Patent Claims. And you thought we were through with 35 USC §112. We have only covered the first paragraph. There are five more.
Second paragraph - the Requirements
This can get horribly tedious so I will try to convert it to English as well as possible. First the legalese:
Short and sweet.
There are actually two requirements here:
(B) the claims must particularly point out and distinctly define the metes and bounds of the subject matter that will be protected by the patent grant.
While one important purpose of examining a patent application is to determine if it is novel and non-obvious (35 USC 102 and 35 USC 103), a second purpose is to determine if the patent claims are clear and understandable. By whom? The person having ordinary skill in the art - the famous and imaginary PHOSITA.
You need to consider the two requirements separately. The first requirement (A) appears to be terribly subjective because how can an examiner know what the applicant regards as the invention. In fact it is subjective. And in the absence of any other evidence the examiner has to assume that the invention is what the applicant put in the claims. The rub comes when there is evidence outside of the patent application that indicates contrary evidence. This may be from briefs or amendments filed by the applicant. So be careful what you put into writing to the examiner.
Metes and Bounds
The phrase "particularly pointing out and distinctly claiming" have led to the notion of pointing out the metes and bounds of the invention defined in part (B). I have always like the "metes and bounds" language. It is basically surveying language - you define the metes and bounds of a piece of property in order to claim what you exactly own:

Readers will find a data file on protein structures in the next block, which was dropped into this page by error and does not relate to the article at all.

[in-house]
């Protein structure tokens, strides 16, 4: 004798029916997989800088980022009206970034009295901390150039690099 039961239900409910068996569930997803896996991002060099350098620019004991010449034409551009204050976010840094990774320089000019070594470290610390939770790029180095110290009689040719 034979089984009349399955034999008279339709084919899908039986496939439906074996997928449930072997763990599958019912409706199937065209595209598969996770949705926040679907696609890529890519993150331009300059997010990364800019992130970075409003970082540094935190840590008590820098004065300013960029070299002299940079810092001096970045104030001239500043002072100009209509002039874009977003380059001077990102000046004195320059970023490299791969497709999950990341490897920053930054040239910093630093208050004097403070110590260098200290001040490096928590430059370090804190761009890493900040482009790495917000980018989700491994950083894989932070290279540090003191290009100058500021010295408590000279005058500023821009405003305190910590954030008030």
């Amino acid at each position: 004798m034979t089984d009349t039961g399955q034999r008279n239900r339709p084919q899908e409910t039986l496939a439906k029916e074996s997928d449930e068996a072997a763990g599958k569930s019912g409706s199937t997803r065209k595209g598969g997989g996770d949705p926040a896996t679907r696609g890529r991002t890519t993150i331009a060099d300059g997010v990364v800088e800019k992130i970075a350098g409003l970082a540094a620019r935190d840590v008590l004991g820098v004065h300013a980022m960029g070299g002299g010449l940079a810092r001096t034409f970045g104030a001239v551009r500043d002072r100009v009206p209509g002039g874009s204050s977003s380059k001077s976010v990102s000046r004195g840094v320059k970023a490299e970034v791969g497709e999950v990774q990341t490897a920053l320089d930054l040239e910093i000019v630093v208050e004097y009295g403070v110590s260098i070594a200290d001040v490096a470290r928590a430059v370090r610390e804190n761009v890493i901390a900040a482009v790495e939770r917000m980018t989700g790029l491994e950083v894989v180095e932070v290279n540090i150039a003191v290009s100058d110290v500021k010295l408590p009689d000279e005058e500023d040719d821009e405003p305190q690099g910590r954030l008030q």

And the concept is the same - the public needs to be clearly informed of the boundaries of what constitutes infringement of the patent. In addition there must be a clear understanding of what the applicant regards as the invention so that the requirements of 35 USC §102, 35 USC §103, and 35 USC §112 first paragraph are met.
The Applicant as Lexicographer
Another fundamental aspect of the second paragraph that you should understand is that applicants are their own lexicographers. They can define in the patent claims what they regard as their invention essentially in whatever terms they choose so long as any special meaning assigned to a term is clearly defined in the specification. For ordinary usage of terms you do not have to define them in the specification but in cases where you use terms contrary to their ordinary meaning you should be very concise in defining the meaning of the terms as you intend.
There are innumerable subtle issues involved in recognizing what is particularly pointed out and distinctly claimed in second paragraph issues. For those who want to study these they can be found in MPEP 2171.
As I mentioned in the beginning you do not have to be an expert in these but it is important to develop a mindset that you want your claims to be clear and precise.
We will move on in future articles into the remaining paragraphs of 35 USC §112 - all related to claim requirements.
Patent Claims - 35 USC 112 Second Paragraph
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Mike Ervin - Cost Effective Small Business Patent Protection.
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